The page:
This book was quite difficult to track down. I ordered it from a seller on eBay, only to receive a picture book based on the TV show. When I checked the ISBNs of other copies, they were the ISBNs of that other book as well. So something is off in the great internet database of obscure 1980s children's lit. Some sellers that seemed to have the right book had it priced around $250. I was intrigued, not insane! I think some sellers must use some sort of auto-pricing algorithm that factors in the scarcity of a book, because no rational person would think anyone would pay that much for this book. Anyway, I found a seller offering it for $15, and now see several more copies at under $20, so sanity has struck.
So, was it worth the effort? Yes. Yes it was. Because I LOVED the Punky Brewster TV show when I was a kid. I taped all the episodes when they first aired on Betamax, and watched them over and over. I was also a big fan of The Babysitters Club book series. Why is that relevant? Because Ann Matthews is Ann M. Martin, the author of that series. And her skill at writing for middle grade readers is evident in this chapter book. She also does a great job of reflecting the characters from the TV show.
Earlier this year, I read Paperback Crush by Gabrielle Moss, which pointed out that in the 1980s, juvenile novels about going to summer camp were huge. And this novel picks up on that trend. Punky and her friends Cherie, Margaux and Alan are all going away to summer camp. Almost every chapter begins with a letter Punky writes home about what she did that day, and each day has a fun new camp activity--horseback riding, rafting, a skit for Parents' Weekend, an overnight hike. It made we wish I'd gone to summer camp (though I did do Girl Scout camp, they were just weekend trips.)
Of course, a novel needs a conflict, and this one works well with the character. The premise of the Punky Brewster TV show is that Punky's mother abandoned her in a grocery store. She ends up squatting in an empty apartment where Henry, the curmudgeonly building supervisor, finds her and becomes her foster father. The novel plays off her fear of abandonment, and she becomes homesick and worries that Henry will realize his life is better without her and not want her back. This is a plot that works better in a world before cell phones and texting, as her only means of communication is letters. It fits her character, and young readers will identify with Punky's feelings of homesickness, if not her specific situation.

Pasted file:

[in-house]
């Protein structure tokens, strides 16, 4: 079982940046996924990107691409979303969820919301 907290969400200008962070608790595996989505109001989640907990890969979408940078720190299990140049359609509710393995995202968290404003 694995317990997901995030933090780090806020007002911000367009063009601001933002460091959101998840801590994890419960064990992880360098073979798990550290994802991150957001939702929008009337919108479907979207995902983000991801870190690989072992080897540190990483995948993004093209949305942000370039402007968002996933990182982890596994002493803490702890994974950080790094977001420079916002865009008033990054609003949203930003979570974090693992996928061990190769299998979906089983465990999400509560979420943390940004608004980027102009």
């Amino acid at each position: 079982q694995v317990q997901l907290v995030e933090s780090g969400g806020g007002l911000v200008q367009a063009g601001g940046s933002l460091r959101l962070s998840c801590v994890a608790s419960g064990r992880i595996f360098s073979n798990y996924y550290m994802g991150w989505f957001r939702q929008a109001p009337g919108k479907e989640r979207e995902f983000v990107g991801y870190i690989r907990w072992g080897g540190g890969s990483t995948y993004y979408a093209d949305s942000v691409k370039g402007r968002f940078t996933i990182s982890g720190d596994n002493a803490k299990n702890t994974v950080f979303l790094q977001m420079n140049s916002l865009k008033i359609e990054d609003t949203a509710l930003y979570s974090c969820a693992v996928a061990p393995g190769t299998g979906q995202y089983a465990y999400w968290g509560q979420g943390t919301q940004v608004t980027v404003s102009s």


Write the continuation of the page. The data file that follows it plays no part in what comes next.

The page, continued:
The book has black and white illustrations throughout that are accurate to the actors from the TV show. If there was one flaw, it's that it seems Matthews wasn't familiar with Margaux, who doesn't have much personality in the book, but was a wealthy and slightly snobbish girl on the show. There are two scenes where all of Punky's bunkies are listed, and Margaux is missing, even though she's clearly a part of the group. I don't think I'd have noticed had it been one of the characters original to the book, but as one of the main recurring characters on the TV show, her absence was noticeable. Still, this was a fun nostalgic read, like a bonus episode of the show.
Now, my bigger challenge is finding the other Punky Brewster novel. It's so obscure, I can't even find a photo of the cover. There are a handful of copies, but they're irrationally expensive. I even wondered if the book was actually published, or if it was cancelled pre-publication, but there's a reference in this book that seems to align with the plot description of that book that I found on-line, indicating this is the second of the two books. So it's out there. I do like a book challenge...within reason.